Monday, 16 June 2014

Nature’s sport and the Burning Mountain

Figure 1. Newspaper excerpt from 1828 announcing an active volcano in Australia.
Thanks to his knowledge in geology and an investigation of the site, Reverend Charles Wilton ended the rumors of an active volcano in Australia (Fig. 1). In 1829, Rev. Wilton visited Mount Wingen in New South Wales, Australia, and pronounced the phenomenon to be unique, "one other example of nature’s sports", a fire that had been burning for a very long time, "far preceding the memory of man". Indeed, wingen is the word for fire in the aboriginal language of the local Wonaruah tribe.


Mount Wingen, 530 m above sea level, is the highest of two contiguous hills in the Upper Hunter Valley. It is located 25 km North of Scone via the New England Highway and approximately 4 hr drive from Sydney. Its official name is the Burning Mountain Nature Reserve, and I had the pleasure of visiting it in early February 2014 (Fig. 2). The visit fulfilled one of my most desired field trips. I was attending the 11th International Symposium on Fire Safety Science in New Zealand, and I could not forgive myself from a quick stop over to see the Burning Mountain.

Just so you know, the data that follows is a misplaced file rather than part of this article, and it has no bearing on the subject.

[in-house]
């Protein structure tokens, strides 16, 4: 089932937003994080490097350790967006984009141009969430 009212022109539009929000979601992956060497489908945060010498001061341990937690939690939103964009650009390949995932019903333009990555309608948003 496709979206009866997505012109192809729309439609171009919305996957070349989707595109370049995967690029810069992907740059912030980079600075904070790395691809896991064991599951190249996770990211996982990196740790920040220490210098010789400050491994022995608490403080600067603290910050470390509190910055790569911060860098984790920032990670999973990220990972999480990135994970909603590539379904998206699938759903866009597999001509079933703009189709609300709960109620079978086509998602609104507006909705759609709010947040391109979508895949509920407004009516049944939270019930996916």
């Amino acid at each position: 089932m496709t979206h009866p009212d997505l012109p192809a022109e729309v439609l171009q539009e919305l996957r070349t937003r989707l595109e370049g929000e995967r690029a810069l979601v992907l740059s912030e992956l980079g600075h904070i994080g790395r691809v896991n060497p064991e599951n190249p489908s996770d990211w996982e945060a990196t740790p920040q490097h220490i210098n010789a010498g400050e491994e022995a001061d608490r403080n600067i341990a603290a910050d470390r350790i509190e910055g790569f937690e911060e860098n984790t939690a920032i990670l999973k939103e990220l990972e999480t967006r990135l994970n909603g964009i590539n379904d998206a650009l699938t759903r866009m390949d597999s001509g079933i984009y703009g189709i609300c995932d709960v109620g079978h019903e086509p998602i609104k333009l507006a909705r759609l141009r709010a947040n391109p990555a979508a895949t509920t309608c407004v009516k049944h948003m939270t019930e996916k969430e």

Figure 2. Entry to the Nature Reserve of The Burning Mountain, including my symposium bag.

The nature's sport that Rev. Wilton was referring to is the smouldering combustion of a coal seam. The Burning Mountain is the best example of this natural phenomenon that slowly burns the underground coal when it becomes exposed to atmospheric air.  Smouldering is the slow, low-temperature, flameless burning that represents the most persistent type of combustion phenomena and leads to the largest and longest burning fires on Earth. This Australian coal seam started to burn more than 6,000 years ago, some scientists think more than 500,000 years ago. At least the British cannot be blame for it.